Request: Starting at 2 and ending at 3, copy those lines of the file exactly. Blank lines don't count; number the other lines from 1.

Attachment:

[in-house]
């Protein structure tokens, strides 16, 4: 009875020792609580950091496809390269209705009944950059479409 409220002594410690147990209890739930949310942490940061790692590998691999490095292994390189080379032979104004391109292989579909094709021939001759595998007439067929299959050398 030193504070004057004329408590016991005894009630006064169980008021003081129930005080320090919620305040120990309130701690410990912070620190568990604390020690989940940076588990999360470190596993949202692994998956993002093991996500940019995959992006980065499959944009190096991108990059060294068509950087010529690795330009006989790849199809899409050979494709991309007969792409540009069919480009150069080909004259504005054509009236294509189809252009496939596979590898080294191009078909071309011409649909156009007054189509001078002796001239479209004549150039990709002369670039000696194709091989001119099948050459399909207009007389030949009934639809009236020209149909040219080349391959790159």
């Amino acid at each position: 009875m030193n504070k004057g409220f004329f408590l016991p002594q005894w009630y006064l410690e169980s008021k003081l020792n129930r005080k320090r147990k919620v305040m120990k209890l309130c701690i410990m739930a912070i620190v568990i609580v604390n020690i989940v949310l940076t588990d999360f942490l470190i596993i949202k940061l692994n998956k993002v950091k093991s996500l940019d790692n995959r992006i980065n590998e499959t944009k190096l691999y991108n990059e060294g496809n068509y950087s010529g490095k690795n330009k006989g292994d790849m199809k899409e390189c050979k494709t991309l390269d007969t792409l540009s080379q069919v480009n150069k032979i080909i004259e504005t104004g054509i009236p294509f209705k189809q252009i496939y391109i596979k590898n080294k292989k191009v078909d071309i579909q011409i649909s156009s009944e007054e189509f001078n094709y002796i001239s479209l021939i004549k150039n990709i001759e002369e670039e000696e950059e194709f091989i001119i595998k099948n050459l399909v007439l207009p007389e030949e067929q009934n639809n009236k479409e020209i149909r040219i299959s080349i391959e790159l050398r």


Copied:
């Protein structure tokens, strides 16, 4: 009875020792609580950091496809390269209705009944950059479409 409220002594410690147990209890739930949310942490940061790692590998691999490095292994390189080379032979104004391109292989579909094709021939001759595998007439067929299959050398 030193504070004057004329408590016991005894009630006064169980008021003081129930005080320090919620305040120990309130701690410990912070620190568990604390020690989940940076588990999360470190596993949202692994998956993002093991996500940019995959992006980065499959944009190096991108990059060294068509950087010529690795330009006989790849199809899409050979494709991309007969792409540009069919480009150069080909004259504005054509009236294509189809252009496939596979590898080294191009078909071309011409649909156009007054189509001078002796001239479209004549150039990709002369670039000696194709091989001119099948050459399909207009007389030949009934639809009236020209149909040219080349391959790159």
């Amino acid at each position: 009875m030193n504070k004057g409220f004329f408590l016991p002594q005894w009630y006064l410690e169980s008021k003081l020792n129930r005080k320090r147990k919620v305040m120990k209890l309130c701690i410990m739930a912070i620190v568990i609580v604390n020690i989940v949310l940076t588990d999360f942490l470190i596993i949202k940061l692994n998956k993002v950091k093991s996500l940019d790692n995959r992006i980065n590998e499959t944009k190096l691999y991108n990059e060294g496809n068509y950087s010529g490095k690795n330009k006989g292994d790849m199809k899409e390189c050979k494709t991309l390269d007969t792409l540009s080379q069919v480009n150069k032979i080909i004259e504005t104004g054509i009236p294509f209705k189809q252009i496939y391109i596979k590898n080294k292989k191009v078909d071309i579909q011409i649909s156009s009944e007054e189509f001078n094709y002796i001239s479209l021939i004549k150039n990709i001759e002369e670039e000696e950059e194709f091989i001119i595998k099948n050459l399909v007439l207009p007389e030949e067929q009934n639809n009236k479409e020209i149909r040219i299959s080349i391959e790159l050398r």